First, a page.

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Tomas Mihalyi




Location: Slovakia
Joined: 14 Sep 2009

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PostPosted: Sun 21 Feb, 2010 4:49 am    Post subject: making a machaira....greek and Italian smithing techniques         Reply with quote

Hello, Im writing a work about curved sabre - like swords in the ancient world. I found plenty of information about falcata production by the Iberians but I cant get to anything about machairas/kopides. Does anyone have any idea how these things could have been made? Or more specificly.....were there any special smithing techniques that were used by ancient Greeks and Italian nations?
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Jeroen Zuiderwijk
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PostPosted: Sun 21 Feb, 2010 12:26 pm    Post subject: Re: making a machaira....greek and Italian smithing techniqu         Reply with quote

Tomas Mihalyi wrote:
Hello, Im writing a work about curved sabre - like swords in the ancient world. I found plenty of information about falcata production by the Iberians but I cant get to anything about machairas/kopides. Does anyone have any idea how these things could have been made? Or more specificly.....were there any special smithing techniques that were used by ancient Greeks and Italian nations?

It's hard enough to find any pictures of the weapons, so unfortunately that kind of detailed information is impossible to come by.

B.t.w. what do you know about the production of falcatas? I know Fernando Quesada Sanz has written works on them, which I still have to track down. If you have other sources too, I'd be interested in knowing which.

Jeroen Zuiderwijk
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Tomas Mihalyi




Location: Slovakia
Joined: 14 Sep 2009

Posts: 21

PostPosted: Mon 22 Feb, 2010 5:31 am    Post subject:         Reply with quote

the are actually plenty of sources about falcatas and machairas/kopides.... the most is summarized in Fernando Quesadas work El armamento Iberico... its focused on falcata (iberian type) but he is also tracking the origin that is leeding to Illyria so far... the truth is that the machaira/kopis were also used by the thracians and some types also by the Scythians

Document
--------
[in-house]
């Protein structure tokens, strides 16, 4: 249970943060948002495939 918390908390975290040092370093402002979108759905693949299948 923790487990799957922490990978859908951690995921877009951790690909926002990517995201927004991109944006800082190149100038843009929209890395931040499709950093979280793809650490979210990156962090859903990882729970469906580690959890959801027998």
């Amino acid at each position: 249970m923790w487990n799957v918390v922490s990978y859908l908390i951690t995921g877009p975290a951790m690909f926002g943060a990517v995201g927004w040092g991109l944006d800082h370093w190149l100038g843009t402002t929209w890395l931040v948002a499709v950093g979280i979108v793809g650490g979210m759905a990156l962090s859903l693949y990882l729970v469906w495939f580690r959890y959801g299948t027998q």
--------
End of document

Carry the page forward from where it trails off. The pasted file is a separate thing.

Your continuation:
I found the El armamento iberico work in Wien which is quite close because i live in Slovakia but i think that you can get it through the interlibrary loan.

I am writing a work about these types of swords for my masters degree but Im mostly focusing on the origin of machairas and kopides that are synonims actually.

I think that professor Quesada got quite through falcata in that dissertation so the best info is probably in there... there are some websites of course that may help you to get a picture and if you check the list of this forum you will also find topis contaning useful information too:
http://www.myArmoury.com/talk/viewtopic.php?t...p;start=66
http://www.ffil.uam.es/equus/warmas/tipolog/tabla.htm
http://www.ffil.uam.es/equus/warmas/index.htm

you can also try finding a Archivo espanol de arqueologia, check no. 63 from 1990...
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Tomas Mihalyi




Location: Slovakia
Joined: 14 Sep 2009

Posts: 21

PostPosted: Mon 22 Feb, 2010 5:35 am    Post subject:         Reply with quote

or you can also check a book from Osprey... Romes Enemies: Spanish armies from Rafael Trevino Martinez I think....he is taking some things from plutarch and other ancient writers...

although no info about machairas/kopides manufacturing... does anyone have any idea about the greek weaponcrafting in general at least???
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Peter Johnsson
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PostPosted: Mon 22 Feb, 2010 7:06 am    Post subject:         Reply with quote

There is an article dealing with some Etruscan sword blades and their metallurgy by C Panseri, C Carino and M Leoni: "Ricerche matallografiche sopra alcune lame etrusche di acciaio"

One of the blades analyzed is a Kopis. Rust has reduced its outline, but enough material has survived so that sections can show the structure of the blade. It was forged as a laminated blade in three or five general layers, the middle one(s) being steel and the outer a softer iron.
The text is in Italian and my understanding is not as good as I would like it to be. I can make out that the steel shows a fine grained perlitic structure with some traces of bainite like structure closer to the edge.
The sections taken cannot show what the structure was at the very edge, as that has rusted away. I am not ware if the authors of the article has taken this into consideration when they assed the quality of the blade and its structure.

A steel of this nature with low or medium carbon content has a low hardenability and would only turn into martensite along the very edge. To my mind it is possible that this kopis could well have had (or probably had) a hardened edge, while the body of the blade showed a mixed structure, growing gradually softer towards the back.

The blade is not selectively carburized, but forge welded of well chosen lengths of iron and steel. Seems to me like blade smith work of high quality, competent work methods and well developed awareness of the nature of the materials at hand.
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Tomas Mihalyi




Location: Slovakia
Joined: 14 Sep 2009

Posts: 21

PostPosted: Mon 22 Feb, 2010 7:43 am    Post subject:         Reply with quote

that looks very similar to the way falcata had been forged by Iberians, as far as I know they also used a high quality iron a the blade was made in several layers, do you know when was it published or at least a number of that one?
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